An American Saturday Night is not an unusual topic for a country song, but Brad Paisley's celebration is. Paisley sees a typical weekend night as a cultural collision of French kisses, Italian Ices, Canadian bacon, and margaritas, a place where Mexican and Dutch beers chill side by side in a bucket of ice. If he leans too heavily on labels, referring to those beers by brand name, it's merely a reflection of Paisley's uncanny knack for capturing the casual contemporary details of American life at the tail-end of the 2000s. It's not just the pile up of iPhones and international video chats on "Welcome to the Future," the first country anthem of the Obama era, it's how he'll pick up prescription for his girl and flips macho stereotypes on their head on "The Pants." He's a thoroughly modern man and that attitude helps invigorate his traditional country, a sensibility that's welcome on American Saturday Night, which veers toward the mellow despite its rollicking title track or the breakneck "Catch all the Fish" and the odd burst incongruous gurgling synth. On the whole, American Saturday Night is one of his dreamier albums, filled with swaying slow dances, sweet love tunes, and the occasional brokenhearted blues, all delivered with a worn-in ease. Paisley prevents things from getting too relaxed by juxtaposing his every-guy vocals with spitfire guitar, something that gooses even the sleepiest tempos, just like how he spikes his party tunes with sly humor. He never lets things get too serious or too maudlin, he cracks jokes at himself and his friends, he lets everybody into his Saturday night party, because he knows that what makes an American party -- and what makes America -- is how all the best things wash up on the U.S. shores.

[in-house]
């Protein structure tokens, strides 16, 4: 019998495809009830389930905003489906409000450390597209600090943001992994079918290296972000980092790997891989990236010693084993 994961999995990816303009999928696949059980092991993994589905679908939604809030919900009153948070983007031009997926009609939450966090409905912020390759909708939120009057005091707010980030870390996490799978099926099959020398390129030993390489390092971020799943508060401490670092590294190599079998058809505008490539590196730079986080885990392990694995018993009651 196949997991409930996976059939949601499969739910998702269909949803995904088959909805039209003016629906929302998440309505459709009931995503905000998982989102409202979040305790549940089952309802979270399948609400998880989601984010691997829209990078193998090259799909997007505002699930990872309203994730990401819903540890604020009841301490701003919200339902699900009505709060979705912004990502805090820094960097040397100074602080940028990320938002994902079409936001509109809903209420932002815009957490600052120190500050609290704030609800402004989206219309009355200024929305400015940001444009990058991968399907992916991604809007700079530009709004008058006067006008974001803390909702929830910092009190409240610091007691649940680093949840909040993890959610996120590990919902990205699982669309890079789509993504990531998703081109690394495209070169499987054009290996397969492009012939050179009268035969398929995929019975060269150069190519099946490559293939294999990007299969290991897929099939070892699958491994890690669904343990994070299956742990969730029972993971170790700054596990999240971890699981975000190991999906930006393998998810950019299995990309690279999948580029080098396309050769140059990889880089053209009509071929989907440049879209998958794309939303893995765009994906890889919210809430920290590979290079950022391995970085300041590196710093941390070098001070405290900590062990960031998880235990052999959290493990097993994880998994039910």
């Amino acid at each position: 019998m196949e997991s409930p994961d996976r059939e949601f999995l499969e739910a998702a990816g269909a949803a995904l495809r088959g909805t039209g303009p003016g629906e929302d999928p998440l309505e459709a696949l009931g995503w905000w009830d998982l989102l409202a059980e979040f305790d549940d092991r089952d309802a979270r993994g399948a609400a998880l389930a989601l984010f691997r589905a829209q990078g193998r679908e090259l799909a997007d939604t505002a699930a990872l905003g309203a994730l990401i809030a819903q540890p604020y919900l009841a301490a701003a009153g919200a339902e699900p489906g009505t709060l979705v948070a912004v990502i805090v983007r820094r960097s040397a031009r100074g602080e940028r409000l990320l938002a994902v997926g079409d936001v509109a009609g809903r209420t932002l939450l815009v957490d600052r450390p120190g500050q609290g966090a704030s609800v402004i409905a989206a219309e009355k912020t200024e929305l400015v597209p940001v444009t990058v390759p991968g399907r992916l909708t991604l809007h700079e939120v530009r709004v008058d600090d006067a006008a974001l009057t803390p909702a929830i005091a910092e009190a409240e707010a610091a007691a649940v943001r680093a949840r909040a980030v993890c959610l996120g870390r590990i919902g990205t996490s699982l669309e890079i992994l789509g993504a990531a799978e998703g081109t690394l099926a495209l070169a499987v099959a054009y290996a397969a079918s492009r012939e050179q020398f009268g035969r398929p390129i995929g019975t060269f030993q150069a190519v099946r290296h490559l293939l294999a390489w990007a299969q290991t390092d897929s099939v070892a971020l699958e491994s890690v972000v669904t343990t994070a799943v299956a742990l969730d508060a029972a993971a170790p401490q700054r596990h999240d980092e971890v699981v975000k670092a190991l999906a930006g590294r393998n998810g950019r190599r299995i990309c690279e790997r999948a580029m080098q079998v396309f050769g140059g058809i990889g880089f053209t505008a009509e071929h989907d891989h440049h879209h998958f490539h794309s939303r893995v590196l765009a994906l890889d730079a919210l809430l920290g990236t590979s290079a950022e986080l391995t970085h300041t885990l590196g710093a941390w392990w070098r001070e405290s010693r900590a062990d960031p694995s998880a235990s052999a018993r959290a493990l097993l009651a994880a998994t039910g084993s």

American Saturday Night Review
by Stephen Thomas Erlewine